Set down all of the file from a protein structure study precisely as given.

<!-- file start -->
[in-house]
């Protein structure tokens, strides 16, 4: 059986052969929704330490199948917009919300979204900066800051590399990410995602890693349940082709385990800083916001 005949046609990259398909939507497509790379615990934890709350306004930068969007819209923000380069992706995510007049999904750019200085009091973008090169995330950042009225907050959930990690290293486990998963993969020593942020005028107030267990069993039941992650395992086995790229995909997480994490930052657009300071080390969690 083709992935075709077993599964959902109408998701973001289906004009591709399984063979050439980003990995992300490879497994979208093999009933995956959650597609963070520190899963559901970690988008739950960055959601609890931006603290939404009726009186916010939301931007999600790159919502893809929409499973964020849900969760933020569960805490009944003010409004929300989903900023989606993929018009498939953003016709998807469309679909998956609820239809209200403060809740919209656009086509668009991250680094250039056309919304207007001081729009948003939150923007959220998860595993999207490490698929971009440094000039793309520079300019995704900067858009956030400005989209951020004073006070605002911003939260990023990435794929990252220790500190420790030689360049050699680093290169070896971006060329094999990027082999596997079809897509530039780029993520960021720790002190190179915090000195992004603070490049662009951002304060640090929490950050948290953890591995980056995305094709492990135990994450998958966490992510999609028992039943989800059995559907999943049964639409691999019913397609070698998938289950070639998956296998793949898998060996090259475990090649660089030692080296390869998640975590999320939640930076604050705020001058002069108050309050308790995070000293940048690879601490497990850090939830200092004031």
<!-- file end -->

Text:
[in-house]
């Protein structure tokens, strides 16, 4: 059986052969929704330490199948917009919300979204900066800051590399990410995602890693349940082709385990800083916001 005949046609990259398909939507497509790379615990934890709350306004930068969007819209923000380069992706995510007049999904750019200085009091973008090169995330950042009225907050959930990690290293486990998963993969020593942020005028107030267990069993039941992650395992086995790229995909997480994490930052657009300071080390969690 083709992935075709077993599964959902109408998701973001289906004009591709399984063979050439980003990995992300490879497994979208093999009933995956959650597609963070520190899963559901970690988008739950960055959601609890931006603290939404009726009186916010939301931007999600790159919502893809929409499973964020849900969760933020569960805490009944003010409004929300989903900023989606993929018009498939953003016709998807469309679909998956609820239809209200403060809740919209656009086509668009991250680094250039056309919304207007001081729009948003939150923007959220998860595993999207490490698929971009440094000039793309520079300019995704900067858009956030400005989209951020004073006070605002911003939260990023990435794929990252220790500190420790030689360049050699680093290169070896971006060329094999990027082999596997079809897509530039780029993520960021720790002190190179915090000195992004603070490049662009951002304060640090929490950050948290953890591995980056995305094709492990135990994450998958966490992510999609028992039943989800059995559907999943049964639409691999019913397609070698998938289950070639998956296998793949898998060996090259475990090649660089030692080296390869998640975590999320939640930076604050705020001058002069108050309050308790995070000293940048690879601490497990850090939830200092004031």